Monday, May 21, 2007

TWO SIDES OF THE IMMIGRATION COIN

The White House and Congress have feverishly worked over the past few days to reform immigration. It's a task that some have said would be very long, difficult process - if not impossible. But as with many things governmental, "impossible" can quickly become "possible" if one is merely willing to move the goal post.

Homeland Security Secretary Michael Chertoff, on immigration:
Anyone who enters the United States illegally should be expelled without exception, Homeland Security Secretary Michael Chertoff told a Senate hearing today.

"Our goal at DHS is to completely eliminate the 'catch and release' enforcement problem, and return every single illegal entrant, no exceptions," he said.

"It should be possible to achieve significant and measurable progress to this end in less than a year."

Chertoff said U.S. authorities are immediately returning thousands of Mexicans entering the country illegally, but "other parts of the system have nearly collapsed under the weight of numbers."

"The problem is especially severe for non-Mexicans apprehended at the southwest border," he said.

"Today, a non-Mexican illegal immigrant caught trying to enter the United States across the southwest border has an 80 percent chance of being released immediately because we lack the holding facilities," Chertoff explained.

"Through a comprehensive approach, we are moving to end this 'catch and release' style of border enforcement by reengineering our detention and removal process."

Opps... my apologies for posting the wrong quote. That's what he said 18 months ago. Let's try that again.

Homeland Security Secretary Michael Chertoff, on immigration:
"If someone has a better solution that's realistic, they should come forward with it", Secretary of Homeland Security Michael Chertoff, 53, said about the immigration debate on Cable News Network's "Late Edition" program. "But if all people want to do is complain and say, well, this isn't good enough, that's the Goldilocks solution, where it's always too hot or too cold."

Chertoff was joined with Commerce Secretary Carlos Gutierrez. Secretary Gutierrez demonstrated that he doesn't understand the concept of "amesty" with this interesting bit of insight:
Commerce Secretary Carlos Gutierrez insisted that the immigration bill, whose backers hope to hustle through a debate in Congress from Monday, did not amount to an "amnesty" for the millions now in the country unlawfully.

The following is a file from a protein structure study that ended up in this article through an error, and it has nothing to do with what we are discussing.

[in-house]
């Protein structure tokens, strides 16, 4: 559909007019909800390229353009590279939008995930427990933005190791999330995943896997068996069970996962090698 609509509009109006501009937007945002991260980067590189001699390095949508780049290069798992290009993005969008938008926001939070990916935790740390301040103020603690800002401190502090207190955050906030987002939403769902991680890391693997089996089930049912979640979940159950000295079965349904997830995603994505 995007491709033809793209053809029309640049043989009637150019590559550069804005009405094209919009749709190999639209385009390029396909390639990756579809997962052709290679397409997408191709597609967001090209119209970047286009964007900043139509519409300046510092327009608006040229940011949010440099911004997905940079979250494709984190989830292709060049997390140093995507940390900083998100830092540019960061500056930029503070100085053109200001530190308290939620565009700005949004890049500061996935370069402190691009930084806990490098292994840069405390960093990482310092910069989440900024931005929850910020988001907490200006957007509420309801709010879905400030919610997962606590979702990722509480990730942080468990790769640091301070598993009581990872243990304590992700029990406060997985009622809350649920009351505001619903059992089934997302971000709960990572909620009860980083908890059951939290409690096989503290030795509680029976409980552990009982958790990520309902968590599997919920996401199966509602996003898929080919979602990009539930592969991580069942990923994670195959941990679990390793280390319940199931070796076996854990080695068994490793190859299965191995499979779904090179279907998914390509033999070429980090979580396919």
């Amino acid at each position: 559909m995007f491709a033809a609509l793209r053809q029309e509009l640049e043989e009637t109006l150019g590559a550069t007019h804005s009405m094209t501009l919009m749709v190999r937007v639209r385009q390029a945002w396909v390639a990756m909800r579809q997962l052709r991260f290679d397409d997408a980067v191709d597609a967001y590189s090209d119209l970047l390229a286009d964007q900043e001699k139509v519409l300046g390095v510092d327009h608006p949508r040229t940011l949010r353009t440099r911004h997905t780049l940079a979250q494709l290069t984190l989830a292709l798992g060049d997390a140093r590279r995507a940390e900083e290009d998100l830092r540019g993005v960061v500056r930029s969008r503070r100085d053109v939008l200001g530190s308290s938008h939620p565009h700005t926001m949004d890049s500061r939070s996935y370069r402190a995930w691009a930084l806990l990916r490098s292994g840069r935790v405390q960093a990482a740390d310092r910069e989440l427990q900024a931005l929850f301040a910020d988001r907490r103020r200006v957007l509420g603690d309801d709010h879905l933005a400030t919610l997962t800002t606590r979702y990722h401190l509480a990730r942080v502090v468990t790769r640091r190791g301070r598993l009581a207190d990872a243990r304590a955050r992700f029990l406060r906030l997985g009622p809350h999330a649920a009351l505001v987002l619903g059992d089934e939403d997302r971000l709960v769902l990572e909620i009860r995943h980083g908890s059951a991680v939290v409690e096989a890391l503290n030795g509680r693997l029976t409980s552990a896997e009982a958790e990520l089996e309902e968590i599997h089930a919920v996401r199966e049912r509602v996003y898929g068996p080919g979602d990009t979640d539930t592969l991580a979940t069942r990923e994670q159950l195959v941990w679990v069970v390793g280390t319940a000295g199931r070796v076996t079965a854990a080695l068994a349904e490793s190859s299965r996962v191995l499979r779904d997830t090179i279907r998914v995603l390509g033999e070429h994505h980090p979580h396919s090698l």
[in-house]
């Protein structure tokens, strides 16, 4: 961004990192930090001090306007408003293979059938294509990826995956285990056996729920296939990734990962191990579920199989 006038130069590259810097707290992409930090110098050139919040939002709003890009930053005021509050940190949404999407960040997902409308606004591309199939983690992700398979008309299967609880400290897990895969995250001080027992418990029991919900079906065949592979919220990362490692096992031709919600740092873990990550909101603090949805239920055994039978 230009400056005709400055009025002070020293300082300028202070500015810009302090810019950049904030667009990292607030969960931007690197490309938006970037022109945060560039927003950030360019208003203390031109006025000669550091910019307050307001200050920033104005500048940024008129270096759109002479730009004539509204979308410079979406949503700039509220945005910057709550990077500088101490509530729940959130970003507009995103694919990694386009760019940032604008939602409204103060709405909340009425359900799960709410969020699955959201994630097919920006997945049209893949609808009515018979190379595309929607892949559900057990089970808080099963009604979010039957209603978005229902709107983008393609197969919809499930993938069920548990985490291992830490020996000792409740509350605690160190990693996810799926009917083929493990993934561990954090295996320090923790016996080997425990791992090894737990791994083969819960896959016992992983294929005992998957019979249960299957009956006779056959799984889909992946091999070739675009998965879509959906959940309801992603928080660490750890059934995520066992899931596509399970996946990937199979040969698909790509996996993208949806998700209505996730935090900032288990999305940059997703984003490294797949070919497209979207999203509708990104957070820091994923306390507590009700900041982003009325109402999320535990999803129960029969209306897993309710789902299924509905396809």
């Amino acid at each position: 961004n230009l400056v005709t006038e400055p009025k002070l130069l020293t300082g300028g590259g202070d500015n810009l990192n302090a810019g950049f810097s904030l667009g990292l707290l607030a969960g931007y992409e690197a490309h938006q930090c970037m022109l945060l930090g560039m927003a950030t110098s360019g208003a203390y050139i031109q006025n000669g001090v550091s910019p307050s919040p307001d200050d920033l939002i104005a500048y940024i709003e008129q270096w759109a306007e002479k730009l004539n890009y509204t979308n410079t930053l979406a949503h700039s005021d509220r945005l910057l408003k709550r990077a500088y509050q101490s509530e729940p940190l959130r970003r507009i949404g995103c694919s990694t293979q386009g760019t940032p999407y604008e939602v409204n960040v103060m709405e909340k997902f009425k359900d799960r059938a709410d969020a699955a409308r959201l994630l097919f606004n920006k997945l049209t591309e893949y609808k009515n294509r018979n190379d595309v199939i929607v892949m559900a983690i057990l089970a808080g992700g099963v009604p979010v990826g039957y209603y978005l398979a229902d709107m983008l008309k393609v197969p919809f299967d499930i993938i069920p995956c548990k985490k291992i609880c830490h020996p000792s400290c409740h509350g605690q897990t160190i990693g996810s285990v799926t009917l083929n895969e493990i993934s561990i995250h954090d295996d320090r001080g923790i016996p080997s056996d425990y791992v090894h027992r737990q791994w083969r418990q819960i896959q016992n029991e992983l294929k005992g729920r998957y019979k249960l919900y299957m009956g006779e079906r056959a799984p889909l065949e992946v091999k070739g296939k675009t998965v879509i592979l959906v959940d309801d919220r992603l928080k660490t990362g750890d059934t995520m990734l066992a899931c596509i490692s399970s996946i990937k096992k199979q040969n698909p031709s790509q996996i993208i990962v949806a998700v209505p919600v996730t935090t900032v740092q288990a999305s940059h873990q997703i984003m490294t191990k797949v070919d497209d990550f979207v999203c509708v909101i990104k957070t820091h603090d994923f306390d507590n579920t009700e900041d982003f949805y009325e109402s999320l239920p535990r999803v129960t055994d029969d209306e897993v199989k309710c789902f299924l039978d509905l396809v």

"They would have to pay fines and undergo a criminal background check", he said on CNN Sunday.

"I have the impression that perhaps for some people, the only thing that would not be amnesty is mass deportation," added Gutierrez, whose family fled to the United States from Cuba when he was a child.

"We don't think that is practical. We don't think that's logical. We don't think that's humane. And that would hurt our economy."

Secretary Chertoff - here's the solution you've been grasping for. Take the people that are in my country illegally, and remove them from my country. When you have removed all illegal aliens, then we can all go back to the debate table and revisit the situation.

Perhaps you believe it's not practical, logical, nor humane. I'll tell you what it is, though:

Legal.

Laws necessary to deal with illegal immigration are already in place. There is law and there is precedent. All that is required of you, Secretary Chertoff, is to enforce the existing law. Second Amendment supporters shouldn't be too surprised with this approach, however, given that governments so often choose to create new gun control laws instead of properly enforcing the ones already on the books.

The President set several goals for his administration. Among them were revamping the situation with prescription drugs, improving public schools and reforming immigration. The prescription drug plan is one of the most costly entitlement programs created in the modern era, and the "No Child Left Behind" program has generally been regarded as yet another federal program having lackluster results. With those efforts fading into the twilight, the White House has now spearheaded a disastrous immigration bill.

One hopes that the President has no other improvements on his to-do list.

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